Economic Freedom Presupposes Governmental Restraint

This week saw the publication of the 13th consecutive annual issue of the Index of Economic Freedom 2007, published by the Heritage Foundation and the Wall Street Journal. The index covers 157 countries around the world and appraises the degree of economic freedom in ten categories. The Institute for Market Economics is the local partner for Bulgaria of the Index, and, on our invitation, on February 14, 2007, the head of the research team that compiled the Index, Tim Kane, will present in Sofia the results in the last issue.

How is the Index compiled?

The highest score in each of the ten categories is 100, which corresponds to the maximum degree of economic freedom. The total score for each country is calculated by averaging the scores in all ten categories, which puts the country at a particular place in the general ranking. The period for which economic freedom has been assessed is June, 2005-June, 2006, and international sources of information have been used.

Where does Bulgaria stand?

In the 2007 Index, Bulgaria moves two places up, coming in 62nd place overall. This puts us in the group of 65 countries that have improved their position in comparison to last year’s ranking, which is in contrast to the 92 other countries that have seen their positions worsen.

In the assessment of economic freedom by region, Europe comes first with an average score of 67.5%, followed by North America with an average score of 62.3%.

Ten years of reforms in Bulgaria – the result is 15 positions higher in the ranking of the degree of economic freedom.

Reviewing the developments for Bulgaria, regarding economic freedom since 1997, we can draw the following conclusions:

1) For the ten-year period our country has registered an extremely slow increase of the level of economic freedom – from 47.2% in 1997 to 62.2% in 2007. This means that immeasurably many opportunities for the increase of wages and salaries, the decrease of the level of unemployment, the increase of well being of citizens, and for economic growth have been lost.

2) The most important improvement is in the category of Financial freedom – from 46.4% to 75.7%. This can be explained with the introduction of a monetary board in Bulgaria, which has contributed to the decreased levels of inflation. Between 1998 and 2006, inflation has been on average lower than 6% annually. The other component that influences the level of financial freedom is the regulation of prices. Since 1997 in the country the prices of some goods have been liberated, but the fact that still 21.3% (in 2005 according to the EBRD) of goods included in the consumer basket are with regulated prices does not allow for the attainment of a better than the present result.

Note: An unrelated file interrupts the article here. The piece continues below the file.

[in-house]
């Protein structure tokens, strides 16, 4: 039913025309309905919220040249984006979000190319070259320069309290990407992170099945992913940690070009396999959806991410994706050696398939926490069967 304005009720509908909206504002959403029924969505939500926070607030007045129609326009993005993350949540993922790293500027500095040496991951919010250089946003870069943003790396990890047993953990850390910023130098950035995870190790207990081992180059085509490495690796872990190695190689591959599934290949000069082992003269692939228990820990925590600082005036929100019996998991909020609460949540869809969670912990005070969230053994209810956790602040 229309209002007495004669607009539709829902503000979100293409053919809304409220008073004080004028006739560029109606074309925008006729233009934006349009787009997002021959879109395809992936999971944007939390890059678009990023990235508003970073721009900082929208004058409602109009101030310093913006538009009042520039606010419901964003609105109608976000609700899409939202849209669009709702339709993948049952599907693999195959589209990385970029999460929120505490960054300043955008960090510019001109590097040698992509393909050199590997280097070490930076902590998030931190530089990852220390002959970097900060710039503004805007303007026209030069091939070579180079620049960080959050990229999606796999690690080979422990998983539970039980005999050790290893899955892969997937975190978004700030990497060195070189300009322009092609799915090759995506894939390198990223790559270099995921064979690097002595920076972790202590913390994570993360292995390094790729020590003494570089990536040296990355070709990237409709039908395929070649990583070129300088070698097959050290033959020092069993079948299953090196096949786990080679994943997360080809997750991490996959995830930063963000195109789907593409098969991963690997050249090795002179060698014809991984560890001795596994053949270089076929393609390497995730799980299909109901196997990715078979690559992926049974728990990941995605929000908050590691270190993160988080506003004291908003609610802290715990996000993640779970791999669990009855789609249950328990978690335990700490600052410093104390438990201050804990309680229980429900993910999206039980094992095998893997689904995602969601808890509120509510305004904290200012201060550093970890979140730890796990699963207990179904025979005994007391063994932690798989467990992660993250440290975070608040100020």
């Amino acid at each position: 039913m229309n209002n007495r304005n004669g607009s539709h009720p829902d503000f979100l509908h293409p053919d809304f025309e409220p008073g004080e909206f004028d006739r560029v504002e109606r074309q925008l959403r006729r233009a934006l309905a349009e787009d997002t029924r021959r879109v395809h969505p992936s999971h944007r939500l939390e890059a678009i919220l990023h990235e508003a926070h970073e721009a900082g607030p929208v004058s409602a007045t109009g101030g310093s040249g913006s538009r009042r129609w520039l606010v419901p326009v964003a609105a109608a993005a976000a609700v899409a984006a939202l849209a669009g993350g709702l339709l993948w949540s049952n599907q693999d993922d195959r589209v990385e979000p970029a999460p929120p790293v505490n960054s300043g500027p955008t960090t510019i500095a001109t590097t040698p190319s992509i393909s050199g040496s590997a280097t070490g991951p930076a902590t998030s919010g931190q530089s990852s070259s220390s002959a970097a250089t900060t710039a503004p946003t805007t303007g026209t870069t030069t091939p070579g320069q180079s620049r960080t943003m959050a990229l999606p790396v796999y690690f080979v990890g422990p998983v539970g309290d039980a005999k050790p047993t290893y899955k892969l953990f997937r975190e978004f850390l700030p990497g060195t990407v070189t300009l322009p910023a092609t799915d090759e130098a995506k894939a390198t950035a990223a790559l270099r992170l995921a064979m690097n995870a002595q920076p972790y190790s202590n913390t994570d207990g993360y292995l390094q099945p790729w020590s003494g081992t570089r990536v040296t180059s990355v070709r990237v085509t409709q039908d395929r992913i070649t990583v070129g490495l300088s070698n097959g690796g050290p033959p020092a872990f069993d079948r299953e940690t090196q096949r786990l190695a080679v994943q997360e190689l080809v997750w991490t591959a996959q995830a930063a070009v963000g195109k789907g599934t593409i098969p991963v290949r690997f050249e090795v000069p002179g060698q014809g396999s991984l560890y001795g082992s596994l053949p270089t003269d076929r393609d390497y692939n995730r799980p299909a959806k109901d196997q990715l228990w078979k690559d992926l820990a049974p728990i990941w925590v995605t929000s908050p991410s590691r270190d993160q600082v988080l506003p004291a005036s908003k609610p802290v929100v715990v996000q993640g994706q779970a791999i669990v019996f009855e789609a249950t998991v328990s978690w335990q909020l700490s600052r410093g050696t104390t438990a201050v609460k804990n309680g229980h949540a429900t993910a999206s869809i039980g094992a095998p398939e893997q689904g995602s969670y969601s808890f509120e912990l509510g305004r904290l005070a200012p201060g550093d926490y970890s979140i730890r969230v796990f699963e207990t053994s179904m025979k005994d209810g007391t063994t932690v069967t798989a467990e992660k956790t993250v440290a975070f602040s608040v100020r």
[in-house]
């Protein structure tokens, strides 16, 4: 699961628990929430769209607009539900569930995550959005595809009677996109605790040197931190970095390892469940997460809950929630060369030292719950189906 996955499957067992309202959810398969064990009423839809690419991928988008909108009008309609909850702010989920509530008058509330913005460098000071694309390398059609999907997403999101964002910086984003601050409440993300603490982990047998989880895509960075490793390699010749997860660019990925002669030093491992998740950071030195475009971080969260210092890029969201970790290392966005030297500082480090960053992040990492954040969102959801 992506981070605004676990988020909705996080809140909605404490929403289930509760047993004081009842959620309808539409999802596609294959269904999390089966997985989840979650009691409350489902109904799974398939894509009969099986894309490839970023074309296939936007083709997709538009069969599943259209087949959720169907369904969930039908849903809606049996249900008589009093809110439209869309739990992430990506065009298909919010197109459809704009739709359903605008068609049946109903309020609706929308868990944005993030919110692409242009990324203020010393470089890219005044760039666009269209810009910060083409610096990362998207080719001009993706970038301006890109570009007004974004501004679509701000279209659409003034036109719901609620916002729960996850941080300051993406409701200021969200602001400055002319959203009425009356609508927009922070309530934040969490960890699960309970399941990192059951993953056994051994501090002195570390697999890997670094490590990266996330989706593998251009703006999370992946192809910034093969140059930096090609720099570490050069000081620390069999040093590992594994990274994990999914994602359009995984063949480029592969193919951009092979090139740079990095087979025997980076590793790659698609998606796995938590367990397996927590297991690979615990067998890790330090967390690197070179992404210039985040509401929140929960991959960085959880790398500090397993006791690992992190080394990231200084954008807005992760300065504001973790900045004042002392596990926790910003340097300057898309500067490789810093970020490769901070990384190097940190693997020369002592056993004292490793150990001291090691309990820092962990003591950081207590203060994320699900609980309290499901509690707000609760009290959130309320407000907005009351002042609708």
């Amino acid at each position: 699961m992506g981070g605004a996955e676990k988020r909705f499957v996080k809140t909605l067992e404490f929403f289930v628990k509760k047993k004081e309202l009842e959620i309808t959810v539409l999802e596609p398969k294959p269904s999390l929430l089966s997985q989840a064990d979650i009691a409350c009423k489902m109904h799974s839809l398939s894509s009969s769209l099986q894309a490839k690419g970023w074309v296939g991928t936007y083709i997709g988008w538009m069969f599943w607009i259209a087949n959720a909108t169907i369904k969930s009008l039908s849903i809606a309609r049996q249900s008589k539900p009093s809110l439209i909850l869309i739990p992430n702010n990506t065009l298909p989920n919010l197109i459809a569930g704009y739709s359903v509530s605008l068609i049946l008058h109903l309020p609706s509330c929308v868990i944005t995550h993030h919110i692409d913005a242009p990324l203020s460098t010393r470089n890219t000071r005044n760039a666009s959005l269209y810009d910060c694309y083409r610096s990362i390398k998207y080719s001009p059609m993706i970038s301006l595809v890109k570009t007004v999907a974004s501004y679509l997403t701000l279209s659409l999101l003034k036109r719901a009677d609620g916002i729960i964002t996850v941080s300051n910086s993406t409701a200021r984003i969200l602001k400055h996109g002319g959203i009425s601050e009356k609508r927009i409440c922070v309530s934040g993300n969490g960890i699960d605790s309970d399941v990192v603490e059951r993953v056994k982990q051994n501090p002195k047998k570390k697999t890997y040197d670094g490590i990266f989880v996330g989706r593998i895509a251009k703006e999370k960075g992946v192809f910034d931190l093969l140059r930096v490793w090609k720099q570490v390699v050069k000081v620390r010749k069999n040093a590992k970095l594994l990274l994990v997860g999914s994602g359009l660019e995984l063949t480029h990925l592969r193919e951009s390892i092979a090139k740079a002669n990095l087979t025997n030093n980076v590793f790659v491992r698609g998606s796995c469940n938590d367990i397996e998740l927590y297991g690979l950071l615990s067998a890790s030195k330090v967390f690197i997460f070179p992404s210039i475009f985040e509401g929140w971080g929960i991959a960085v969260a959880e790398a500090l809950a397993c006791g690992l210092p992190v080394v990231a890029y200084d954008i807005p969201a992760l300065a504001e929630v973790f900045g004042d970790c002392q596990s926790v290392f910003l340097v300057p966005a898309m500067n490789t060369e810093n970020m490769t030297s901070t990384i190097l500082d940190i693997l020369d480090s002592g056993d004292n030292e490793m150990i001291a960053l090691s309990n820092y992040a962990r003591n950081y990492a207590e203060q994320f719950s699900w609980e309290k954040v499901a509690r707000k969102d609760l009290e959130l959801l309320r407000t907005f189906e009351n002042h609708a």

3) Business freedom in Bulgaria is the second category, which registers the next highest improvement – from 30% in 1997 it reaches 66.9% in 2007. Considering, however, the very low starting point, we cannot be very happy. The freedom to start, operate, and close down a firm, quickly and easily, is of particular importance. The burdening regulations hinder entrepreneurship, and if we are 30% unfree in doing business, this should be a signal to the government. The state should help entrepreneurs, not the opposite.

4) The third greatest development is in the direction of improving the category Fiscal freedom. The decrease in the profit tax in the period 1997-2007 is from 42.5% to just 10% in 2007; the highest rate of the profit tax decreases from 40% in 1998 to 24% in 2007. These developments give Bulgaria a result of 91.3% fiscal freedom. Here, however, it must be noted that the methodology does not include social insurance. We know that if this were the case, it would turn out that we are rather unfree, according to this category.

5) The largest decrease is registered in the category Property rights – in the period 1997-2007, people’s capability of owning private property, which is effectively protected by clear and executable laws, has practically declined. From 50% freedom in 1997 it has decreased to 30% in 2007, as a result of which we fall into the group of unfree countries in this category. A general rule in economics is that if people do not feel secure about their property, they take fewer risks and invest with more difficulty, and they also do not plan long-term due to insecurity, or the costs of obtaining that security (bribes and costs for personal security) increase. All of this halts economic growth, drives foreign investors away, and leads to the losing of opportunities for prosperity and well being of citizens and businesses.

It is important to know why economic freedom is being assessed so thoroughly, diligently, and persistently for 13 years now. Various researches show that economically free countries register:

– high average wages/salaries

– low unemployment

– low levels of corruption

Since every government in Bulgaria declares that it wishes for such developments to occur during their mandates, we recommend that they use the report Index of Economic Freedom 2007 in their agenda.


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